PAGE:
The concept of prototyping is nothing new. Prototyping for a better User Expereince (UX) is still gaining traction in some businesses, especially in Enterprise space. Let’s explore the benefit that introducing something as simple as prototyping can bring to your company.
Prototyping has been around for a long time. Consider the automotive industry for example. Or architecture. Can you imagine either of those industries dumping time and money into development of their products without first having a rock-solid blue-print? By prototyping a product and getting valuable feedback to answer expensive questions first, companies can gain better insighth into whether their idea will be profitable and avoid expensive mistakes along the way caused by incorrect assumptions.
As in other industries, prototyping web or software solutions doesn’t just help designers set the stage for delightful user experiences for customers; it also gives the other parties involved in delivering the product a way to explore outcomes that impact them as well. Consider who else in your company might be involved in the successful launch of a new product or feature: project stakeholders, developers, system adminstrators, marketing, and sales teams to name a few. All of these people benefit from the results of prototyping.
There are a lot of ways you can prototype for web or software products, from quick sketches to fully-polished concepts demonstrating animation transitions and engaging user interactions. How do you decide which method to use and when depends on your team, your company’s processes, and your goals.
Let’s quickly review some tried and true prototyping methods at your team’s disposal. Prototyping can also sometimes be explained in terms of fidelity, which means the degree of accuracy with which the visual representation of something is reproduced. Low-fidelity would be a low degree of accuracy whereas high-fidelity would be a high degree of accuracy. We’re going to go from low to high fidelity in our prototype examples, but it’s also worth noting that you can use various levels of fidelity within each of the examples below.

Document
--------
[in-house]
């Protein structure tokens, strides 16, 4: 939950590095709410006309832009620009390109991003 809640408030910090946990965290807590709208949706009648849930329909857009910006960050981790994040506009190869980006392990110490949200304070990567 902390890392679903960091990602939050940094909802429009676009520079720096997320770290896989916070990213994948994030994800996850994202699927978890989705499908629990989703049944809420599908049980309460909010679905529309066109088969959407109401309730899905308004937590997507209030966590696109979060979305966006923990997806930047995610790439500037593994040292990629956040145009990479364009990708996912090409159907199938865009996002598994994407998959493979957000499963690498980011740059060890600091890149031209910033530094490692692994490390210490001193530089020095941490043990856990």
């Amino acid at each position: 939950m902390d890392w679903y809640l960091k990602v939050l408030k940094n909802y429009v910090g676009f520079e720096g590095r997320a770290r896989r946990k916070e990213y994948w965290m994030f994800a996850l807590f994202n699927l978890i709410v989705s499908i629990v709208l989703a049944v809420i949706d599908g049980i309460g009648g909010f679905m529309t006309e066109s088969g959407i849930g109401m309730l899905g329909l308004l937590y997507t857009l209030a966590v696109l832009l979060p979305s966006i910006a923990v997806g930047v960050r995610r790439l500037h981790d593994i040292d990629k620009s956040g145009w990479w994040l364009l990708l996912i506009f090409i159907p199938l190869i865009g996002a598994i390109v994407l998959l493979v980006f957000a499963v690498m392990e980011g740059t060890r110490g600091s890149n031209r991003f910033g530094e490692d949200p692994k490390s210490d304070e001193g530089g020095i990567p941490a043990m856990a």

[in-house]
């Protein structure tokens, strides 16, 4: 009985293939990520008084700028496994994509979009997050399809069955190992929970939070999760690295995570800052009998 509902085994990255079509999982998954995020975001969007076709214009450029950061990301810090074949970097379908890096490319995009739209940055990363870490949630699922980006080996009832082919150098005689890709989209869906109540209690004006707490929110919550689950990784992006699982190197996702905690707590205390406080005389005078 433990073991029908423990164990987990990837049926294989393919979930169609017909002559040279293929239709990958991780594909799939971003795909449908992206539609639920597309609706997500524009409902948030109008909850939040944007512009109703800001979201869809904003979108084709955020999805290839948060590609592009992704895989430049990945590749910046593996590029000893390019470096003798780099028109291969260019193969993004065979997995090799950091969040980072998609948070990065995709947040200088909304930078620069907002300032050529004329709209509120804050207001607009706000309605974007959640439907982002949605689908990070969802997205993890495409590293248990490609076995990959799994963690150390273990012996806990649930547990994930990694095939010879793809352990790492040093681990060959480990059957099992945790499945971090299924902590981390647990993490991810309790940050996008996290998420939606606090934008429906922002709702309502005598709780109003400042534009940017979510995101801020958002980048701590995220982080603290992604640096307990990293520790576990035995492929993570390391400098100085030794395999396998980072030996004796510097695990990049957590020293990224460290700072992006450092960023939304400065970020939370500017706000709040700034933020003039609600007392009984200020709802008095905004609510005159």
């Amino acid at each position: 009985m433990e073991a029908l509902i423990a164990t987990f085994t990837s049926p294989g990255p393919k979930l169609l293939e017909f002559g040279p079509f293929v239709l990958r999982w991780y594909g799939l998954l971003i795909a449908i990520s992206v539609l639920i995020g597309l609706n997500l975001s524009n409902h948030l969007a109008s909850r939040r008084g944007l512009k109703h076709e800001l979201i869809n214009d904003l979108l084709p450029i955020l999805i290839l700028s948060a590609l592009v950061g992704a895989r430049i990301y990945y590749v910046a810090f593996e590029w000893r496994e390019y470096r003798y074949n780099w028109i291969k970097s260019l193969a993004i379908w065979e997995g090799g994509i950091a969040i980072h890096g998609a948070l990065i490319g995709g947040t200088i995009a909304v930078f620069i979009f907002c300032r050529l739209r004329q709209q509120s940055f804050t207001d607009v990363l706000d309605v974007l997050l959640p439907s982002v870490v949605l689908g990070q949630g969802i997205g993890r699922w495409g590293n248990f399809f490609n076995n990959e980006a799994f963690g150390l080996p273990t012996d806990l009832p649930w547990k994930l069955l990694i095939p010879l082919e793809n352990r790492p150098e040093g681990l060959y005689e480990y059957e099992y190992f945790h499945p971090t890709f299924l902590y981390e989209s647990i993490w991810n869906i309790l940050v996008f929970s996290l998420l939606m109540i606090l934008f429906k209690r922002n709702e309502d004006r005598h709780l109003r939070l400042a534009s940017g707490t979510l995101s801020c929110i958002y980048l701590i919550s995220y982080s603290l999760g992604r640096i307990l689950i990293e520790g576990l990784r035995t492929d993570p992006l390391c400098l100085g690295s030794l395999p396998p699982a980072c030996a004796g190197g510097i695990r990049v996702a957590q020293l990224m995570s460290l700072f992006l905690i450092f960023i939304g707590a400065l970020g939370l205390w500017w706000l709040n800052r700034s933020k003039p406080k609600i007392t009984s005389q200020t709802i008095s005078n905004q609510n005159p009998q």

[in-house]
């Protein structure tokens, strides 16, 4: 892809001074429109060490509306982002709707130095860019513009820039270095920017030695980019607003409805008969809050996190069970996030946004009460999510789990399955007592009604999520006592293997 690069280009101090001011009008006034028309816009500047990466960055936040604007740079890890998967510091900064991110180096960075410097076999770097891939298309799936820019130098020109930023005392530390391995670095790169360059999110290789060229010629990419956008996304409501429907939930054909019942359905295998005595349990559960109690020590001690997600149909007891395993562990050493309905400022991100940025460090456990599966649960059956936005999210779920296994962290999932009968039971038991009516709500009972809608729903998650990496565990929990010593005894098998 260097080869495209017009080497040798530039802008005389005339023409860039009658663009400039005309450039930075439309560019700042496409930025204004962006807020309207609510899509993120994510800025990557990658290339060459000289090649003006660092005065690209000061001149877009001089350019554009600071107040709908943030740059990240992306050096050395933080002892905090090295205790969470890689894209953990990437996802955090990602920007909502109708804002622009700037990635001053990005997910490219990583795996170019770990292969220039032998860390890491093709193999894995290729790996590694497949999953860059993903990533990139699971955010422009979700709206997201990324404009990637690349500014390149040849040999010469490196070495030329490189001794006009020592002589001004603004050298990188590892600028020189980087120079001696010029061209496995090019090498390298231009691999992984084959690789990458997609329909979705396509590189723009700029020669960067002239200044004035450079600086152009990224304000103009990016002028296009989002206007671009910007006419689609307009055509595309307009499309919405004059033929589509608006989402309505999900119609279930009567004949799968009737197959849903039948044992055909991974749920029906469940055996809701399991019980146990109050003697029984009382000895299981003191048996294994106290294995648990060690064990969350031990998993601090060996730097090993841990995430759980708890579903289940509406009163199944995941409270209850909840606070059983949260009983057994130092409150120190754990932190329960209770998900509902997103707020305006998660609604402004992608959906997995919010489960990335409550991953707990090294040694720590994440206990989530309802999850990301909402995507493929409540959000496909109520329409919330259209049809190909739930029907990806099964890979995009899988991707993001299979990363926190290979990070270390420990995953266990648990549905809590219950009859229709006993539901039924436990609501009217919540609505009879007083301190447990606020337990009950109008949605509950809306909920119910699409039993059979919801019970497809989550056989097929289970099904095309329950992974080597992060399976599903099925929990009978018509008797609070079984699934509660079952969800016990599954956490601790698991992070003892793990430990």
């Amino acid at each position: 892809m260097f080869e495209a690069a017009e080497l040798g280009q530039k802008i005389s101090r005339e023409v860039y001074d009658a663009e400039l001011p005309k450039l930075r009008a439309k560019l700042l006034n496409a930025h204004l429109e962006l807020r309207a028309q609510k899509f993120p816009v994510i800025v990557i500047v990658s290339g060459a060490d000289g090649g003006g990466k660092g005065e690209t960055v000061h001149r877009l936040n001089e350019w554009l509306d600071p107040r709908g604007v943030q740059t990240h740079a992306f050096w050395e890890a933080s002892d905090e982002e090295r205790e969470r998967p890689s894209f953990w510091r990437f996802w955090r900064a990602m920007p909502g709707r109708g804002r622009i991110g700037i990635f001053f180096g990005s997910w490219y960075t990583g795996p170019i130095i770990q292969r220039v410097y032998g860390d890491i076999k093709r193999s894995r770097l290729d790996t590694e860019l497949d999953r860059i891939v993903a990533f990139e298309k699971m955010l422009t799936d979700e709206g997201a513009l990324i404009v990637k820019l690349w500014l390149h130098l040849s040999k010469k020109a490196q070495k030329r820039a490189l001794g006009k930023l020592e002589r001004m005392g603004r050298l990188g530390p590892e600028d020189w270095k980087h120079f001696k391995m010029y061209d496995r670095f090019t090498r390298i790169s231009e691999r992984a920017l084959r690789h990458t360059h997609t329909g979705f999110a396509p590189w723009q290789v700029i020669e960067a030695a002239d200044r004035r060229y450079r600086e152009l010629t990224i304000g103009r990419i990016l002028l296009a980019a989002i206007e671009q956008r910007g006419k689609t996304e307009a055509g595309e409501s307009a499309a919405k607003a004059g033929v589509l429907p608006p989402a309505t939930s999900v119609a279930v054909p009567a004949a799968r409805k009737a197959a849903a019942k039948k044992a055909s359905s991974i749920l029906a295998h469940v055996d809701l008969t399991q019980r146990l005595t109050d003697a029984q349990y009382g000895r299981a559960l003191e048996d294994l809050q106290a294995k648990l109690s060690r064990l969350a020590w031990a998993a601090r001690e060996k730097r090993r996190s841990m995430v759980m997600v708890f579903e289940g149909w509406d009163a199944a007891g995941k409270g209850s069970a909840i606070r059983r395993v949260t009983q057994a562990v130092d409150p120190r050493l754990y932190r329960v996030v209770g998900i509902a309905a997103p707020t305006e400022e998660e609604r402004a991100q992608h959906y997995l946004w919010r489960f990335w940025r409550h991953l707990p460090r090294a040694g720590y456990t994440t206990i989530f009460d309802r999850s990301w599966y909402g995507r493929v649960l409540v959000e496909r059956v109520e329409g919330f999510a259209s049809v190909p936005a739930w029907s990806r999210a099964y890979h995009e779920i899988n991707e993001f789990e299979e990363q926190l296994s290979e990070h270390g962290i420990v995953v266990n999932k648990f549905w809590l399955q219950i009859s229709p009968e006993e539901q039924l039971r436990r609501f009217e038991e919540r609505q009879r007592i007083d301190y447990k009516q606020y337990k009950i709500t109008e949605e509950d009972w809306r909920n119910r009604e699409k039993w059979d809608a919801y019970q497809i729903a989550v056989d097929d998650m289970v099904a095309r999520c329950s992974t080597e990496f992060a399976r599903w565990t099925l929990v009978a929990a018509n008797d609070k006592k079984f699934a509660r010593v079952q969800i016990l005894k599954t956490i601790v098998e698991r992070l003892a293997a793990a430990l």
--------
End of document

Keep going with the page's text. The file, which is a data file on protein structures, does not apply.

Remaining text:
Sketching is the utlimate prototyping approach. It’s usually executed in a very low-fidelity fashion. There’s no faster way to turn an idea in your head into something you can show your customers or team members and begin getting feedback. And because sketching is so cheap and fast, you’re less likely to get attached to the result, which makes it easier to throw things away that aren’t working while focusing on improving idea, not your sketch. Once you have something on paper that makes sense, you can easily (and cheaply) get some basic and early feedback. Sketching should always be in your prototyping toolbox.
There are a handfull of tools out there for creating wireframes. Some try to mimick the fast nature of sketching, and some allow you to get very detailed. What is common across most wireframing tools though, is that you’ll usually leave out most, if not all, aspects of branding and visual design polish. Wireframing can be a step after sketching, or you can dive right in. So, while wireframes may usually be slightly higher in fidelity than sketches, the goal is still to quickly demonstrate the completeness of an idea for the sake of soliciting feedback from internal or external parties before spending valuable time and money building the concept.